Con man James Hogue, famous for impersonating a Princeton student in the 1990s, has been found living in an illegally built cabin on Aspen Mountain in Colorado and running a social media business selling stolen goods via Ebay.
Police speculated that James, 57, had been living in the off-grid cabin on Shadow Mountain – a rather good address for a fugitive, on the westernmost peak of Aspen Mountain – for up to two years before an officer knocked on his door in September 2016. James ducked out the window and disappeared into the woods. The shack, which was allegedly built with materials and tools stolen from local construction sites, was (sadly) torn down by city parks department employees.
The fully enclosed, insulated cabin was built on a foundation and featured a window in the corner and a front door with two locks and a two-by-four across the door for security. The entrance, near one of the mountain lifts, was well camouflaged in the thick bush. The cabin was covered with black spray-paint designs on its plywood siding.
James, a latter day version of Frank Abagnale Jr, portrayed in the movie Catch me if you Can starring Leonardo di Caprio, was arrested two months later when Aspen Skiing Co. employees saw him trying to build another cabin in the same area – he had dug out a 6-foot hole nearby for a new foundation and had started rebuilding near the remains of his old cabin. The work was in early stages and not easily hidden by its surroundings.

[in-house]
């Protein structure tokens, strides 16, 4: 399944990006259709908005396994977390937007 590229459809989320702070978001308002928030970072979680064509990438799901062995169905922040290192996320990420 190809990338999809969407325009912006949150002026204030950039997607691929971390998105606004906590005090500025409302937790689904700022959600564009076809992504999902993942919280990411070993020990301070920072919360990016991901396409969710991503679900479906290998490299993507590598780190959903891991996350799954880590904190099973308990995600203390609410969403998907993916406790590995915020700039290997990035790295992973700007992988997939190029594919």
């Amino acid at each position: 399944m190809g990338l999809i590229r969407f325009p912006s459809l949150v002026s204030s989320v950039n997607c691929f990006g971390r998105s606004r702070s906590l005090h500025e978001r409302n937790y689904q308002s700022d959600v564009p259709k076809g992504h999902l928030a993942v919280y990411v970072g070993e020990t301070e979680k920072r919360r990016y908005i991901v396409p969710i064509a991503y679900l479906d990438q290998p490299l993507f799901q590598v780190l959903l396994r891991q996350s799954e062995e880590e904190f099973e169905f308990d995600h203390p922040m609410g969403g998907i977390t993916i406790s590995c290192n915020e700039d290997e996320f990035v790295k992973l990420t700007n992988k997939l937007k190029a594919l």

Aspen police officer Dan Davis took James into custody in a public library.
“[James] saw the officer’s uniform and it was like an ‘Oh crap’ moment for him,” Dan told the Aspen Times.
“He said his name was David Bee … from Ontario [Canada]. But I knew it was him. I said, ‘We’ll figure it out at the jail. If it’s not you, we’ll apologize and let you go on your way.’”
Police found James’ Nissan Xterra SUV nearby, where he had stashed $17,000 in cash as well as stolen ski jackets, ski pants and ledgers detailing an online eBay business. James faces between one and three years in prison after pleading guilty to felony theft between $2,000 and $5000, felony possession of burglary tools and misdemeanor obstructing police officers.
A gifted runner, James posed at the age of 26 as a 16-year-old high school student Jay Huntsman in Palo Alto, California in the 1980s, and as a college student on track scholarship at Princeton when he was in his 30s. The elaborate Princeton hoax, which fooled the Princeton university board and several newspapers wanting to report on James’ track successes, was captured in a New Yorker profile and a documentary.
Named one of America’s Top 10 Impostors by Time Magazine, James was also arrested for stealing $50,000 worth of jewels from a Harvard museum in the early 1990s, and then served time in a Colorado prison after pleading guilty to stealing items in the Telluride area.
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